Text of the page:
Movie Review: ‘Kandahar’

John Thomas

Tom Harris (Gerard Butler) is not really working in Iran as a field technician for a Belgian communications company. He’s actually a freelance undercover operative under contract to the CIA and is in Iran to disrupt/dismantle their nuclear program. One of his many skills is manipulating internet communications.

He and a colleague are at the site of a gigantic nuclear facility to plant malware going into it. Tom’s supervisors in DC have been watching his progress via satellite and high-altitude drones and cheer when they see the facility explode into a massive cloud of flame and smoke. Tom has succeeded, it’s time for him to return home. His flight to London is via Dubai.

During his brief layover he reads his ongoing flight has been delayed. To make best use of his extended stay, he decides to pay a visit to his CIA handler Roman Chalmers (Travis Fimmel), who lives in Dubai.

Tom is happy to see Roman again until Roman mentions that he had Tom’s flight delayed as he has a new assignment for Tom in Herat, Afghanistan. Tom wants to return home, but after hearing the lucrative offer, changes his mind. Because of the sensitive nature of the mission Roman provides him with a much-needed translator, “Mo” Doud (Navid Negahban), an Afghani-American.

Once in Herat, Tom’s mission is aborted when the international news media names Tom, with his photo, as the person responsible for the bombing of the nuclear facility in Iran. He is a wanted man and wanted by more than one organization. Mo is also wanted in Afghanistan for being a traitor to his country.

Roman has arranged for the two men to be flown home from an extraction point in Kandahar, Afghanistan. Being aware that the two men are hiding out in Herat, the Iranian and Pakistani security forces send men to apprehend them – dead or alive for ransom. Pakistan sends their most deadly agent, Kahului Nasin (Ali Fazal), to capture Tom.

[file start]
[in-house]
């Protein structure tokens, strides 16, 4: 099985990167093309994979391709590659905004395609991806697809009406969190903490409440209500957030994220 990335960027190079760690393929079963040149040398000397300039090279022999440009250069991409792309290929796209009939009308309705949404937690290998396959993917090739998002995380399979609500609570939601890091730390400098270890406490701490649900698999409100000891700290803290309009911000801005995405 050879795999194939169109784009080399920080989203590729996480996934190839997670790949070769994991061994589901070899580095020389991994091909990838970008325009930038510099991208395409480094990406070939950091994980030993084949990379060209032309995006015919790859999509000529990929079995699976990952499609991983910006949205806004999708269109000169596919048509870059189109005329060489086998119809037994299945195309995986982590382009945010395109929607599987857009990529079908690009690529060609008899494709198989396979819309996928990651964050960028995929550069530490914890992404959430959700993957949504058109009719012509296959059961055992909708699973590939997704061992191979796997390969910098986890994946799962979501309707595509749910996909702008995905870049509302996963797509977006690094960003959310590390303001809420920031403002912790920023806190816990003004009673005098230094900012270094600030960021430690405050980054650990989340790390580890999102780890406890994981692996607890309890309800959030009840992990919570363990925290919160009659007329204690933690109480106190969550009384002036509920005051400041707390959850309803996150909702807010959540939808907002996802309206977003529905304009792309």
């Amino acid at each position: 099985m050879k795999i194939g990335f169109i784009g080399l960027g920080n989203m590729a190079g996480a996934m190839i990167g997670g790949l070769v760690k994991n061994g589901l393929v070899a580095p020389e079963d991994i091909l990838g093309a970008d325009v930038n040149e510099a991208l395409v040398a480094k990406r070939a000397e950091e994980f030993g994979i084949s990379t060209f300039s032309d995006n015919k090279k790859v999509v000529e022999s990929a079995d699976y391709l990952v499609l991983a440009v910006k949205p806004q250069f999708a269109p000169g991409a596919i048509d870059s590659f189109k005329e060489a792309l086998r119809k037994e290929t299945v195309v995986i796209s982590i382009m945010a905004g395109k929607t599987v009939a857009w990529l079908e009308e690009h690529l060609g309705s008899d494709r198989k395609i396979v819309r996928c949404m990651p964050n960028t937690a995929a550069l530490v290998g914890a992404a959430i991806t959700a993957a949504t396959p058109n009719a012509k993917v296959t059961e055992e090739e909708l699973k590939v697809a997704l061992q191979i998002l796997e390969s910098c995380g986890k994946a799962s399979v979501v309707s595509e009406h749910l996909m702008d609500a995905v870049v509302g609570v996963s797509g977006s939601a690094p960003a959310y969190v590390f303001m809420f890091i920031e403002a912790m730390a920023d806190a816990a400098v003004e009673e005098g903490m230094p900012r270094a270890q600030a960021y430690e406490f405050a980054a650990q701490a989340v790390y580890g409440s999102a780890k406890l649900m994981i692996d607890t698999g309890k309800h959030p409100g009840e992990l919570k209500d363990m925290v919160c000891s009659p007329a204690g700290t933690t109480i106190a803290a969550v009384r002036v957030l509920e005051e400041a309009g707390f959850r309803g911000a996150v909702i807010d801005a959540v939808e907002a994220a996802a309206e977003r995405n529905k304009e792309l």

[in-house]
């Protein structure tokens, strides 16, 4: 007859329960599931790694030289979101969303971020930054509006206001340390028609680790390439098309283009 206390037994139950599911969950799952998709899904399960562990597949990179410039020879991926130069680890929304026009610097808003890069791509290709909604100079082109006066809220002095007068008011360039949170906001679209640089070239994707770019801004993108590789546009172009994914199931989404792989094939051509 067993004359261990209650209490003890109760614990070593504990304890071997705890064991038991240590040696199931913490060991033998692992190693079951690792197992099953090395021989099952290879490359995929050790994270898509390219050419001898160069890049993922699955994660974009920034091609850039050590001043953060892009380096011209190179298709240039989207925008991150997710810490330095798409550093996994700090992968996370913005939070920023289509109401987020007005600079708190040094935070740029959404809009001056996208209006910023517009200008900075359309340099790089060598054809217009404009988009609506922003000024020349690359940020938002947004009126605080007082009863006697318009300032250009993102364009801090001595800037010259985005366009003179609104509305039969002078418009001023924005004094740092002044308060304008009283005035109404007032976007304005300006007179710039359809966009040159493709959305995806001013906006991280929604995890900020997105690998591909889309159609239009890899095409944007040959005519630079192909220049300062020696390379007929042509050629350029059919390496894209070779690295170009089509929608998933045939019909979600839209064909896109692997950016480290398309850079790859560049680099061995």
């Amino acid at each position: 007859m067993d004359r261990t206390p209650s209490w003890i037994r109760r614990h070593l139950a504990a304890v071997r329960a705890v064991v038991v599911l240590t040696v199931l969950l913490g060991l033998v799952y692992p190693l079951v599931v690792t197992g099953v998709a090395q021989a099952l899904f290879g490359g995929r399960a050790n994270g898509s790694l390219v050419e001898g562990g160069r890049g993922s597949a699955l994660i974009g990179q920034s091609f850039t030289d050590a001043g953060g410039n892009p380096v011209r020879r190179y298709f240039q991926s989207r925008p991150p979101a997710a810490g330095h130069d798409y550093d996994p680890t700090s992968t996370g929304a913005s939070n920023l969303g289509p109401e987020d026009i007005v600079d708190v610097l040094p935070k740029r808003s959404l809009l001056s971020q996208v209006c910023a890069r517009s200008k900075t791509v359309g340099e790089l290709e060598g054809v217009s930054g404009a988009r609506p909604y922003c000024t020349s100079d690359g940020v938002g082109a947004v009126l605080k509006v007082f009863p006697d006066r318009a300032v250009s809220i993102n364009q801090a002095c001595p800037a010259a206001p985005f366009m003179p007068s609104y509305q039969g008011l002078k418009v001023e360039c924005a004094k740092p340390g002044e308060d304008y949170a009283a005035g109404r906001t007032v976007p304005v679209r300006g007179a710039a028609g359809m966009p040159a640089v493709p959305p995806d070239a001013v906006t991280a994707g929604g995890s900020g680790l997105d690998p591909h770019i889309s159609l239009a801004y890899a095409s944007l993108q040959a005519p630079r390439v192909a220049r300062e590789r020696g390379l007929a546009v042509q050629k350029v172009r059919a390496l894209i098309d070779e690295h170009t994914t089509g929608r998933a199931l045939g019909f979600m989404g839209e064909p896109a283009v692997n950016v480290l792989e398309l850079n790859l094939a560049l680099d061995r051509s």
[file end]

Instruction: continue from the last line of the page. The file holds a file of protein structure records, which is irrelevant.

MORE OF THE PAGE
The route Tom and Mo take is monitored by the CIA. The director and his staff are concerned for the safety of the two men but have been ordered not to intervene in any way. The US does not want to appear involved with the mission.

Tom and Mo are later found by the Iranian drones and soon after, they are attacked by a helicopter attempting to stop them. Tom knows how to counterattack and the helicopter soon crashes into a ball of flames. In the process, Tom and Mo lose their transportation so now must continue their journey on foot. Viewing the progress of his two operatives, Roman ceases contact with the CIA and drives to help his friends.

Within sight of the gates to the extraction point at a neutral airfield and the plane waiting to take them to freedom, they see a motorcyclist rapidly approaching – Kakil is moments away. Acknowledging their dire straits one of the three men decides to make a sacrifice so the remaining two can make their escape. Gasping at the scene developing before them, the CIA director decides to ignore the rules and intervene on his operative’s behalf.

Directed by Ric Roman Waugh (Credits: Angel Has Fallen, Greenland), “Kandahar” runs 120 minutes and is a “should see” for a tense action packed thriller beautifully filmed in an austere desert landscape.

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